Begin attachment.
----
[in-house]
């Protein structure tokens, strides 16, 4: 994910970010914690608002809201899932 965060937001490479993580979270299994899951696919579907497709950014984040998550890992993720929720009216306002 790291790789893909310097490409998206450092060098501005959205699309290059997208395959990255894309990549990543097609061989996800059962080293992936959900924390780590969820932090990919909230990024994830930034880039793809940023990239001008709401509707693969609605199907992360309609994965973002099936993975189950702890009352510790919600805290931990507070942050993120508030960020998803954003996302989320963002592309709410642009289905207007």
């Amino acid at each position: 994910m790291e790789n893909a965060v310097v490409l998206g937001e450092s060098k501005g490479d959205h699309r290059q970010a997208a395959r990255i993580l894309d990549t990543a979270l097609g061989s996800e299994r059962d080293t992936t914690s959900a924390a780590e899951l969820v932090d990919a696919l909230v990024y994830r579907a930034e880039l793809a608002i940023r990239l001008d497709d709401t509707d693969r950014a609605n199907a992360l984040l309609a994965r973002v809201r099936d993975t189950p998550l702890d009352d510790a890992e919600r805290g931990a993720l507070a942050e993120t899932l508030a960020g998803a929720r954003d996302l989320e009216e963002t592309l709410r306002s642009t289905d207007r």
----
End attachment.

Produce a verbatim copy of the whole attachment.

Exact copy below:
[in-house]
């Protein structure tokens, strides 16, 4: 994910970010914690608002809201899932 965060937001490479993580979270299994899951696919579907497709950014984040998550890992993720929720009216306002 790291790789893909310097490409998206450092060098501005959205699309290059997208395959990255894309990549990543097609061989996800059962080293992936959900924390780590969820932090990919909230990024994830930034880039793809940023990239001008709401509707693969609605199907992360309609994965973002099936993975189950702890009352510790919600805290931990507070942050993120508030960020998803954003996302989320963002592309709410642009289905207007």
């Amino acid at each position: 994910m790291e790789n893909a965060v310097v490409l998206g937001e450092s060098k501005g490479d959205h699309r290059q970010a997208a395959r990255i993580l894309d990549t990543a979270l097609g061989s996800e299994r059962d080293t992936t914690s959900a924390a780590e899951l969820v932090d990919a696919l909230v990024y994830r579907a930034e880039l793809a608002i940023r990239l001008d497709d709401t509707d693969r950014a609605n199907a992360l984040l309609a994965r973002v809201r099936d993975t189950p998550l702890d009352d510790a890992e919600r805290g931990a993720l507070a942050e993120t899932l508030a960020g998803a929720r954003d996302l989320e009216e963002t592309l709410r306002s642009t289905d207007r």